Intraepidermal squamous cell carcinoma
Intraepidermal squamous cell carcinoma (intraepidermal SCC) is often known as Bowen disease, Bowen's disease or cutaneous squamous cell carcinoma in situ. It is a common type of skin cancer.
Squamous cell carcinoma (SCC) is a cancer derived from squamous cells, the flat cells that make up the outside layers of the skin (the epidermis). ‘In situ’ means the malignant cells are confined to cell of origin i.e., the epidermis.
The development of a lump or bleeding may indicate progression into invasive SCC and occurs in about 5% of intraepithelial SCC lesions.
What does intraepidermal SCC look like?
Intraepidermal SCC presents as one or more irregular, flat, red and scaly patches of up to several centimetres in diameter. Although intraepidermal SCC may arise on any area of skin, the lesions are most often diagnosed on sun exposed sites such as the ears, the face, the hands and the lower legs.
Rarely, intraepidermal SCC may start to grow under a nail, when it results in a red streak (erythronychia) that later may destroy the nail plate. These ungual and periungual SCC in situ are associated with human papillomvirus infection (viral warts).
|© Dr Ph Abimelec – dermatologue Used by DermNet NZ with permission|
What is the cause of intraepidermal SCC?
Intraepidermal SCC arises in aging skin. It may be caused by:
- Sun exposure: intraepidermal SCC is most often found on sun exposed sites of fair skinned individuals. This is because ultraviolet radiation damages the skin cell nucleic acids (DNA) resulting in a mutant clone of the gene p53. This sets of uncontrolled growth of the skin cells. Ultraviolet radiation also suppresses the immune response preventing recovery from this damage.
- Arsenic ingestion: this may result in multiple areas of intraepidermal SCC on the trunk and limbs some years after exposure.
- Ionising radiation: intraepidermal SCC was common on the hands of radiologists early in the 20th century.
- Human papillomavirus (HPV) infection: this rarely causes intraepidermal SCC. However, HPV infecting genital sites is the cause of vulval and penile intraepithelial neoplasia or mucosal SCC in situ.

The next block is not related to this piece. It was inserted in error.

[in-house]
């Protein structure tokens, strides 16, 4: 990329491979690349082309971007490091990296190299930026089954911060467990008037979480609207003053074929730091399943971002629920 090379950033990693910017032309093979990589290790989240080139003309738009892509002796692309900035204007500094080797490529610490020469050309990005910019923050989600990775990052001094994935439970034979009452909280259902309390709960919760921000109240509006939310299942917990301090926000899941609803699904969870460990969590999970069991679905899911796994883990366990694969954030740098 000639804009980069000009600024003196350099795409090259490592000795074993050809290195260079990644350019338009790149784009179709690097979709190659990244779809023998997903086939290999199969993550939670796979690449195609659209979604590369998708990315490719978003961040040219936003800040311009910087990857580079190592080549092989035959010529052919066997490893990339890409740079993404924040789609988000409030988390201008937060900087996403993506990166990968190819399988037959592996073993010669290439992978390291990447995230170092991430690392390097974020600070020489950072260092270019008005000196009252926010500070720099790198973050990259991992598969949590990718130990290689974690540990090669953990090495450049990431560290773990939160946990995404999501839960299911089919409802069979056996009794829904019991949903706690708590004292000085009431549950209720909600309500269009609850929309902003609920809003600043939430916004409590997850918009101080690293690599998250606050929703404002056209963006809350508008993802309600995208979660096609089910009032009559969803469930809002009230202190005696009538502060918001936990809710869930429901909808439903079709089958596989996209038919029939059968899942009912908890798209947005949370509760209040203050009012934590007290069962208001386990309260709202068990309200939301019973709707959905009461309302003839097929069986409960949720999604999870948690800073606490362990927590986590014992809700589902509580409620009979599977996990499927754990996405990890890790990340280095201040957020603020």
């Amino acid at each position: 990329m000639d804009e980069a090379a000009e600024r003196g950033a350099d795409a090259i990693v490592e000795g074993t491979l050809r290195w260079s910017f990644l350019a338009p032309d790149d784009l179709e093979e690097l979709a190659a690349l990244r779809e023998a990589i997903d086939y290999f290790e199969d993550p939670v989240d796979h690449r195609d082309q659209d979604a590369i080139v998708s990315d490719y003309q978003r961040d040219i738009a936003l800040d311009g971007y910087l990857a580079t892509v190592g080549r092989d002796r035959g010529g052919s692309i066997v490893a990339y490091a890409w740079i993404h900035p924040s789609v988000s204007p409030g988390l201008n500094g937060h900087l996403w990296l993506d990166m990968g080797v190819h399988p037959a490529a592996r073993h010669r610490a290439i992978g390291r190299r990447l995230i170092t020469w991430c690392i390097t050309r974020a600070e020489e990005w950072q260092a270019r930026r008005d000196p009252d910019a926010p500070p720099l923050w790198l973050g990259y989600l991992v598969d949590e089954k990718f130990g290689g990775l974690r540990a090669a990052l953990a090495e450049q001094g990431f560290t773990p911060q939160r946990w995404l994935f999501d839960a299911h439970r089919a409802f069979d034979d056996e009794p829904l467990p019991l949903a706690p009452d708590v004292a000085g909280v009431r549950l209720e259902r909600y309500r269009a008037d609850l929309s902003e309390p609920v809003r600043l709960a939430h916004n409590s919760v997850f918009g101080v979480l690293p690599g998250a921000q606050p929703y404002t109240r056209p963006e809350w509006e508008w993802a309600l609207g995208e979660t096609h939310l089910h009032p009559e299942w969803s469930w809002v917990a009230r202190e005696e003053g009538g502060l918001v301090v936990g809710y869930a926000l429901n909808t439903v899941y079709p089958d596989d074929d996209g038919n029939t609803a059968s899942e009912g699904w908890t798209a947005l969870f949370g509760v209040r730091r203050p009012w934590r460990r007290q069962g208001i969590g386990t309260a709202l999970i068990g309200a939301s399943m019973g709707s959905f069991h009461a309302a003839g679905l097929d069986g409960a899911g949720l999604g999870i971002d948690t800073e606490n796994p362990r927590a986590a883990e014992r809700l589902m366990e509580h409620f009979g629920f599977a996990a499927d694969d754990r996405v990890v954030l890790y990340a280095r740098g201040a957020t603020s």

Treatment of intraepidermal SCC
As intraepidermal SCC is confined to the surface of the skin, there are various ways to remove it.
Cryotherapy means removing a lesion by freezing it, usually with liquid nitrogen. Cryotherapy may be suitable for small, flat patches of intraepidermal SCC.
Superficial skin surgery
Superficial skin surgery refers to shave, curettage, & electrosurgery . The lesion is sliced off or scraped out, then the base is cauterised. The wound usually heals rapidly without the need for stitches.
5-Fluorouracil cream contains a cytotoxic agent. The cream may be applied to intraepidermal SCC for 4 to 12 weeks. It causes a vigorous skin reaction that may ulcerate.
Imiquimod is an immune response modifier in a cream base. Applied five times weekly for six to sixteen weeks, it will clear most patches of intraepidermal SCC but is not yet licensed for this purpose (June 2008).
Photodynamic therapy (PDT) refers to treatment with a photosensitiser (a porphyrin chemical) that is applied to the affected area prior to exposing it to a strong source of visible light. The treated area develops a "burn" and then heals over a couple of weeks or so. Metvix PDT is now available to treat superficial skin cancers in New Zealand. It appears to provide high cure rates for iintraepidermal SCC on the face or lower legs, but is not yet licensed for this purpose (June 2008).
What happens after treatment?
Intraepidermal SCC may recur months or years after treatment. It may be treated again by the same or another method.
Patients who have been treated for intraepidermal SCC are at risk of developing new lesions of intraepidermal SCC. They are also at increased risk of other skin cancers, especially squamous cell carcinoma, basal cell carcinoma and melanoma. Arrange a complete skin examination from time to time. Ask your dermatologist or GP to check any persisting or growing lumps or sores or otherwise odd-looking skin lesions. Early detection means easier treatment, and less scarring.
Protect your skin from excessive exposure to the sun. Stay indoors or under the shade in the middle of the day. Wear covering clothing. Apply broad spectrum sunscreens to exposed skin if you are outdoors for prolonged periods, especially during the summer months.
- Guidelines for Management of Bowen's Disease: update 2006 (NH Cox, DJ Eedy, CA Morton). BJD, Vol. 151, No.1, January 2007 (p11-21) – British Association of Dermatologists
On DermNet NZ:
- Best Treatments from the BMJ: clinical evidence about squamous cell carcinoma for patients
- Bowen Disease – Medscape Reference
- Bowen's disease – British Association of Dermatologists
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